If Help to Buy ends in 2021 will builders be able to sell as many houses and make the same profit margins? There is a risk that they won’t be able to and profits could fall substantially from current levels.
The importance of land
As well as the selling prices for homes, by far the most important factor in a housebuilders’ profitability and returns on capital employed (ROCE) is the cost of its land bank.
Unlike many companies, builders do not have lots of long term fixed assets such as buildings or plant and machinery. The vast proportion of assets on their balance sheets is made up of the land they have bought to build homes on.
We can see the asset side of Redrow’s balance sheet above. Virtually all of its total asset value is made up of stock and work in progress (WIP). This is the value of land and the value of homes that are being built or remain unsold. At June 2017, Redrow had £1.3bn of land and just over £700m of WIP.
As far as an investor is concerned the value of stock and WIP (also known as inventories) is arguably one of the most important numbers of any house builder. It has a big influence on a company’s profits, net asset value (NAV) and cash flows. It is the key determinant of a company’s ROCE and ultimately how good a business it is.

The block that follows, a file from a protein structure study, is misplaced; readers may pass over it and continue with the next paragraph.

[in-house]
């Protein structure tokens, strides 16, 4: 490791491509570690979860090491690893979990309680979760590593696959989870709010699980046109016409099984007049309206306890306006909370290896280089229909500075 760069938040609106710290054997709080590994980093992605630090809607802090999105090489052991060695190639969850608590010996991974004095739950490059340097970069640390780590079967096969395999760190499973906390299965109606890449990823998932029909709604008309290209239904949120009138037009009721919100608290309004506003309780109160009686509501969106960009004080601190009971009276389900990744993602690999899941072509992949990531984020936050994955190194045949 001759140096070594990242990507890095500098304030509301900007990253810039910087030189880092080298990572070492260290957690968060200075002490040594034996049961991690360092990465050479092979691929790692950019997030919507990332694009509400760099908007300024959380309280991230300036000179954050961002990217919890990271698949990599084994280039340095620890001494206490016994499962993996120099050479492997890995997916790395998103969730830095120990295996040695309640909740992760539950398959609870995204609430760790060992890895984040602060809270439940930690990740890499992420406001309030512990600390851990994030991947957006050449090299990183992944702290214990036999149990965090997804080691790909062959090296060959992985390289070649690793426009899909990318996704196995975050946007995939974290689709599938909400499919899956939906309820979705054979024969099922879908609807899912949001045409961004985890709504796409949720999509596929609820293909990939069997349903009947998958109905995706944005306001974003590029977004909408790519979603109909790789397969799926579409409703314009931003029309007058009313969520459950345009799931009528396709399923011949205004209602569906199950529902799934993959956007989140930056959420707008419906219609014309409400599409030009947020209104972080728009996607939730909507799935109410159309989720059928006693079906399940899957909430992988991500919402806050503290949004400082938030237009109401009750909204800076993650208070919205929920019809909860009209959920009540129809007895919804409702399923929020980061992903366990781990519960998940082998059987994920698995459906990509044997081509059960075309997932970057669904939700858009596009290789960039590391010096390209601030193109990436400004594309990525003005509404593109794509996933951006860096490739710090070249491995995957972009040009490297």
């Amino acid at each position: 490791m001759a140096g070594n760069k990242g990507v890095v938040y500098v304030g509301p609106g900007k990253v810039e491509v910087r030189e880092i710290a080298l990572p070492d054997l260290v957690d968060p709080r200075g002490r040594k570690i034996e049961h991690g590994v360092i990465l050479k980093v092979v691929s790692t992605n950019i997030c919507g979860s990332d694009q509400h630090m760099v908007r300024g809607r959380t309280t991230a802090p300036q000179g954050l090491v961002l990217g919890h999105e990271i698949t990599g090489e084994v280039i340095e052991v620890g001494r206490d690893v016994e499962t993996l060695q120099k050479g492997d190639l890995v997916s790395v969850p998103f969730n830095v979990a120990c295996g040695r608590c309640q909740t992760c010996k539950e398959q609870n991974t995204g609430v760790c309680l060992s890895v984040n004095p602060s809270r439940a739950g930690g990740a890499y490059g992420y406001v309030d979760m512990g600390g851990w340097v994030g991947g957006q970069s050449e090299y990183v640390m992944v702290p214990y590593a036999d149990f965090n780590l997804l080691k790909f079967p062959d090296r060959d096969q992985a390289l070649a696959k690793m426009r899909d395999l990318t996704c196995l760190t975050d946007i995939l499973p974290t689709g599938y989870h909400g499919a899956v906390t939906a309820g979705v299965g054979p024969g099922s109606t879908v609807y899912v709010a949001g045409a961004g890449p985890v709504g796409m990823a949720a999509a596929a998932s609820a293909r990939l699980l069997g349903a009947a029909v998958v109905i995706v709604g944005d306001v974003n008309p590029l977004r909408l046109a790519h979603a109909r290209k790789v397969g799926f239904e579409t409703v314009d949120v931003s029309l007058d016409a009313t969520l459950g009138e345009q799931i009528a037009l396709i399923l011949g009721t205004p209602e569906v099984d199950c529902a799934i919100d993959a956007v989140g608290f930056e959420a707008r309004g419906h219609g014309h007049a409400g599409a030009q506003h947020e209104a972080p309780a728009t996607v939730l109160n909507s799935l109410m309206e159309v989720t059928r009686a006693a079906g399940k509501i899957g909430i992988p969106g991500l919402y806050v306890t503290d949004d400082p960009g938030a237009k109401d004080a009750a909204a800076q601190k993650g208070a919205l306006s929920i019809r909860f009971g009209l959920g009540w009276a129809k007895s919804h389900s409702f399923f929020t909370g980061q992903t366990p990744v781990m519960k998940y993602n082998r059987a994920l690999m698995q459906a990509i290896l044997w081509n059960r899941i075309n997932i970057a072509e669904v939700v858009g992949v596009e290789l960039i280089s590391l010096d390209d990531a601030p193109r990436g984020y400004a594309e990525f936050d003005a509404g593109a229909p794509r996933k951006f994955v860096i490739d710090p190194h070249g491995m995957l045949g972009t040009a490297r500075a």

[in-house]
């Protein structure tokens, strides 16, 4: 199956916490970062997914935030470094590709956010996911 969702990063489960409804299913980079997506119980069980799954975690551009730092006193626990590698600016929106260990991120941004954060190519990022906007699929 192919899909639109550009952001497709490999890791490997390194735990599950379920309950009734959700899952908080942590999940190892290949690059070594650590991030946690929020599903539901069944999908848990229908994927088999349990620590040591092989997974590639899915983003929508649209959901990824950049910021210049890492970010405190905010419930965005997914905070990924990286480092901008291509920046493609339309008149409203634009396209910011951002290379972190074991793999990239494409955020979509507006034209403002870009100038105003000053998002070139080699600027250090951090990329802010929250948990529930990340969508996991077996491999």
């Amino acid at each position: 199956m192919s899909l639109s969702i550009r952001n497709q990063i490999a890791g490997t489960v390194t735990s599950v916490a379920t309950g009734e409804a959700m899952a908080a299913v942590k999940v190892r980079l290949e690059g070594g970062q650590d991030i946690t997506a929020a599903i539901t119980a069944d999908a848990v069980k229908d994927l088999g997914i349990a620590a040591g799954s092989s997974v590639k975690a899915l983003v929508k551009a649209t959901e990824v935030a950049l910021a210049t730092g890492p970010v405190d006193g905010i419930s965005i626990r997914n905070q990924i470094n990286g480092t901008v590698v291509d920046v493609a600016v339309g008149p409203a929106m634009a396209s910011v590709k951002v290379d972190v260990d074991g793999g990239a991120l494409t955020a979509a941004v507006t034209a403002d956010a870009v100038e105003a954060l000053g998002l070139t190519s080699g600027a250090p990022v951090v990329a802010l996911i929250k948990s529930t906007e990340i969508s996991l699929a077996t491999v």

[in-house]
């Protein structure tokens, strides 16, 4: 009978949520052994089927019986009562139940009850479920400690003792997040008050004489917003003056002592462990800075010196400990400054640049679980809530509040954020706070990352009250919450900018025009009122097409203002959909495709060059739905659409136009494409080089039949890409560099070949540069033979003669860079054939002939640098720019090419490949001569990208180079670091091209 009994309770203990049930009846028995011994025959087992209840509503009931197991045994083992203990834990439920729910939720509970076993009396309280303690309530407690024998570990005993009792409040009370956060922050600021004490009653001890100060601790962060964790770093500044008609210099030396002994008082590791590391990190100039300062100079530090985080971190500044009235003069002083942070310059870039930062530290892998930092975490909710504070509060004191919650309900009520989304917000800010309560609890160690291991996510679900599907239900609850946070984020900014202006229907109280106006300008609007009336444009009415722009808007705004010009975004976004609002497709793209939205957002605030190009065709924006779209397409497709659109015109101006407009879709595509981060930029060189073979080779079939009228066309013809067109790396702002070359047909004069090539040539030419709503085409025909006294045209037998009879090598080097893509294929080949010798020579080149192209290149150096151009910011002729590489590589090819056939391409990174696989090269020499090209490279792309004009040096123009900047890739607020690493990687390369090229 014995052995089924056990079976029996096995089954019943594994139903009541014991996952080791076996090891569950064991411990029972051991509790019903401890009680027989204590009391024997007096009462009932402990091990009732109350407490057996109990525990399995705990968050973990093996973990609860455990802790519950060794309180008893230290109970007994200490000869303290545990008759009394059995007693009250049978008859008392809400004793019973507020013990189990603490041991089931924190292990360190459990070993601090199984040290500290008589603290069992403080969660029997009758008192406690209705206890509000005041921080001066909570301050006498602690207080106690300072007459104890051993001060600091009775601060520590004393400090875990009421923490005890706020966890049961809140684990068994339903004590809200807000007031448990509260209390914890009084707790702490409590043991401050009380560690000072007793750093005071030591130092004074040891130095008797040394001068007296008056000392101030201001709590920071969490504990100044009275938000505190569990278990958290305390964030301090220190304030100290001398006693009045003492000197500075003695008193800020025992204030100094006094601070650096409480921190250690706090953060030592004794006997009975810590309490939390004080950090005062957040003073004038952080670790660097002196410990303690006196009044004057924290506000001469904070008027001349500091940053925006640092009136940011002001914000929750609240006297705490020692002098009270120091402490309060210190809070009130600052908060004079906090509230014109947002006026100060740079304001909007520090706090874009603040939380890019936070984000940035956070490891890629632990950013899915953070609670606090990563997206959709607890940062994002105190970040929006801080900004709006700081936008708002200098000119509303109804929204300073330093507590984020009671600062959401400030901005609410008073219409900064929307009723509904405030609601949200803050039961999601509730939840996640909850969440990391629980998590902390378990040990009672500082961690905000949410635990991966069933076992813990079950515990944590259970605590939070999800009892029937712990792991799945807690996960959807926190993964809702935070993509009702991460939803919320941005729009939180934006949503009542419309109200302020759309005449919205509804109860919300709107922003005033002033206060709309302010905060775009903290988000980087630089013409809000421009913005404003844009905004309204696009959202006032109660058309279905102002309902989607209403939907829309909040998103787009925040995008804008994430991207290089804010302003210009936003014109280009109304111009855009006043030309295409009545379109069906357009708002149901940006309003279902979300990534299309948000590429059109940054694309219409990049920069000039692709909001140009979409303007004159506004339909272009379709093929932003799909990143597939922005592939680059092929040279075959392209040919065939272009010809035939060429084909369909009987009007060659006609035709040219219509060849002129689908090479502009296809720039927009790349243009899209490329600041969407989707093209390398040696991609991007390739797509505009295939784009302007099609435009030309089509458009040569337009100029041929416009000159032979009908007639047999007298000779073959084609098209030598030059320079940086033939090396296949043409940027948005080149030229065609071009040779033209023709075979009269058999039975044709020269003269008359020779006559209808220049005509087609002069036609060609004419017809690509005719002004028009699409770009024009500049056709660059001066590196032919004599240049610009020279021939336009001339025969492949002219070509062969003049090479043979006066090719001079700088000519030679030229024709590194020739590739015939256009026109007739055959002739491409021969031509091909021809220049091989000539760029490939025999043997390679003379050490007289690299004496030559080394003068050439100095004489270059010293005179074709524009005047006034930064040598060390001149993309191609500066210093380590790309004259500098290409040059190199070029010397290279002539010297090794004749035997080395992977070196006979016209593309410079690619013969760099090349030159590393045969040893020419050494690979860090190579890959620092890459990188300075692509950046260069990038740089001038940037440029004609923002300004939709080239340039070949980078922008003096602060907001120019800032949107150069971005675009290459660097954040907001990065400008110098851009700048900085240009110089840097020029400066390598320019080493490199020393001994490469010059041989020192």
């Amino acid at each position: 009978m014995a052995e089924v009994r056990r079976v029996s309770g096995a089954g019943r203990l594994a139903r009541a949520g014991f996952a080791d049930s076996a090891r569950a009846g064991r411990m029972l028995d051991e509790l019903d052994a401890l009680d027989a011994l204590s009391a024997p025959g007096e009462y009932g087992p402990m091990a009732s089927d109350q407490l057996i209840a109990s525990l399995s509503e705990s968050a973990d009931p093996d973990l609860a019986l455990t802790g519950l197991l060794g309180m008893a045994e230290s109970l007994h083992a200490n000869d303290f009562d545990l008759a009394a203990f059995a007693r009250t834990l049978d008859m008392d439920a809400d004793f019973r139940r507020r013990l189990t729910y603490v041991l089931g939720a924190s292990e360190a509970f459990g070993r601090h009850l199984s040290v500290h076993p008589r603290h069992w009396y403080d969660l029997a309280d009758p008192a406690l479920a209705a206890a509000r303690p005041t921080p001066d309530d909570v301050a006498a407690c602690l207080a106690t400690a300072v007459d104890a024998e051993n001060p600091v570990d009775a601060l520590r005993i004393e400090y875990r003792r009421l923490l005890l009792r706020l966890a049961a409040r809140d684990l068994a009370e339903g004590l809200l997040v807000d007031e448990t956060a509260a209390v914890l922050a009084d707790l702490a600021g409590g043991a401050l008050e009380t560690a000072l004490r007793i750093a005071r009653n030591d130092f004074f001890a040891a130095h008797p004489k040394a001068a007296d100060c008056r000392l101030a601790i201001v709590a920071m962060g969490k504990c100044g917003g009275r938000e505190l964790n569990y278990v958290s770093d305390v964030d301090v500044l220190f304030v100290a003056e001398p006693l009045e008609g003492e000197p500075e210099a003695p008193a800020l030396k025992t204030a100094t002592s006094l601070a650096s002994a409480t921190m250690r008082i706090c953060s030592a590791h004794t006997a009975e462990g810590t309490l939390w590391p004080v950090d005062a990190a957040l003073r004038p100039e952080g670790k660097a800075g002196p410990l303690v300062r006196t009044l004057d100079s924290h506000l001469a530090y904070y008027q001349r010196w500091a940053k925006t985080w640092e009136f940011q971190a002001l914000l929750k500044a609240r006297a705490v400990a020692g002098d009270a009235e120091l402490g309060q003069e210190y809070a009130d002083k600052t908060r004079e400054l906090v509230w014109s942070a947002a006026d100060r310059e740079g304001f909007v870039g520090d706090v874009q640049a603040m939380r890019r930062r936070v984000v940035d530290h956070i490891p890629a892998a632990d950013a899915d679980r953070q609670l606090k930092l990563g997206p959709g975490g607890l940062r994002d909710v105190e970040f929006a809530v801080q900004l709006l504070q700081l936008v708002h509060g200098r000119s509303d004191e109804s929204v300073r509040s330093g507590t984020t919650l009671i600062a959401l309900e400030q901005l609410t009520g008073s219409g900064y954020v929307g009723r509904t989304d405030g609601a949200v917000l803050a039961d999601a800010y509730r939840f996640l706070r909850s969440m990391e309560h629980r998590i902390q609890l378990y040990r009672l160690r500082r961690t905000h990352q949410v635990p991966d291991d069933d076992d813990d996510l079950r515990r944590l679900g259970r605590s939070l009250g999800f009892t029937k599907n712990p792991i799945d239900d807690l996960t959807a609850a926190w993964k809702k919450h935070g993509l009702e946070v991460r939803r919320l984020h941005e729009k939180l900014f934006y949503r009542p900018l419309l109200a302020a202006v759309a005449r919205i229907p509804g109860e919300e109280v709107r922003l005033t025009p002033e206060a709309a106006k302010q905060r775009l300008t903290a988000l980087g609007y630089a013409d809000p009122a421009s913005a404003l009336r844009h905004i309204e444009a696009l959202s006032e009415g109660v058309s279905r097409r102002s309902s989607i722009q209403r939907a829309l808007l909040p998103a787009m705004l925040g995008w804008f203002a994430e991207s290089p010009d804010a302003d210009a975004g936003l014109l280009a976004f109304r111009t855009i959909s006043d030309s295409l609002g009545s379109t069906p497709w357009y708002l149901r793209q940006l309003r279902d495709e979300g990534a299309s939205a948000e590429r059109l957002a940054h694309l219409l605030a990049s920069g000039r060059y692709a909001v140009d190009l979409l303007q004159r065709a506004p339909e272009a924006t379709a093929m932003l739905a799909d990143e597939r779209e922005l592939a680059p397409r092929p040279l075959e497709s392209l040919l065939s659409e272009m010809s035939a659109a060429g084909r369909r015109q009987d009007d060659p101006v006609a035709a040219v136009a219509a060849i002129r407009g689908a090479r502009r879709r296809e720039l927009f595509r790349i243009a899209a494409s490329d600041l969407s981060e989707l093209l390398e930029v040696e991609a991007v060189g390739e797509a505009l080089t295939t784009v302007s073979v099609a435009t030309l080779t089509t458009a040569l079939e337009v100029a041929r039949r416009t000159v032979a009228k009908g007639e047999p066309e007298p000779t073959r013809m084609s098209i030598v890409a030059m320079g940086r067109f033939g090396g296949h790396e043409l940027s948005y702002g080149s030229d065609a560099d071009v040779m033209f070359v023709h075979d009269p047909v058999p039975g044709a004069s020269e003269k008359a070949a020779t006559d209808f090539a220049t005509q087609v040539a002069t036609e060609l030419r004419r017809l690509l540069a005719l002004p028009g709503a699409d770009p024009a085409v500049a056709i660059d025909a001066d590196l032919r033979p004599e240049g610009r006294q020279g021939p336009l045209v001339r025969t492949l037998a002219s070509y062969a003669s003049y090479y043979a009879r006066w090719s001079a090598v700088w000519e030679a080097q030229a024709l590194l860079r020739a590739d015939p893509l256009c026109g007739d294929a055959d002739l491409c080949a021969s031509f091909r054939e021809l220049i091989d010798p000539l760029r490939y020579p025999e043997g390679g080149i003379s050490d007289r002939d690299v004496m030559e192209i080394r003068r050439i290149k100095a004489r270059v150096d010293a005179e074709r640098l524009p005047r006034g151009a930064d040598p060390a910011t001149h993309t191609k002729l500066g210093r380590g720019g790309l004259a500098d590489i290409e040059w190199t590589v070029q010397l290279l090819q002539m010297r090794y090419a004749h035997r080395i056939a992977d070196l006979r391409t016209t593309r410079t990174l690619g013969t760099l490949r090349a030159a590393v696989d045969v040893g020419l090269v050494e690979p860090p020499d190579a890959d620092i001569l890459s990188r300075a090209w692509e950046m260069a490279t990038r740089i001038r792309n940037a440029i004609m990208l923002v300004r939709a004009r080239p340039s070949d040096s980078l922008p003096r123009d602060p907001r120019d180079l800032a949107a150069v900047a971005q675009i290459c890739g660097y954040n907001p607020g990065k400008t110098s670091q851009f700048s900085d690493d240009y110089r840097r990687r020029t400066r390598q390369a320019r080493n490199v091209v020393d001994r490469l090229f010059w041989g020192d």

You will typically see the impact of land in three areas of a company’s accounts:
- As a cost of sales in the income statement when plots of houses are sold.
- As an asset on the balance sheet.
- As an operating cash outflow when land is bought (an increase in stocks or inventory) or an operating cash inflow (a decrease in stocks or inventory) when land is sold.
Land and WIP is accounted for as a current asset. This means that it has to be stated on the balance sheet at the lower of cost or net realisable value (NRV) with its value reviewed every year.
So when the value of land falls it has to be written down with something known as a provison. The provision reduces the value of land on the balance sheet with the company’s profits for the year conncerned reducing by the same amount.
The fall in profits is treated as a one-off or exceptional item and tends to get ignored by investors but it has the potential to impact on underlying profits and ROCE for many years in the future which also tend to be ignored. More on this very shortly.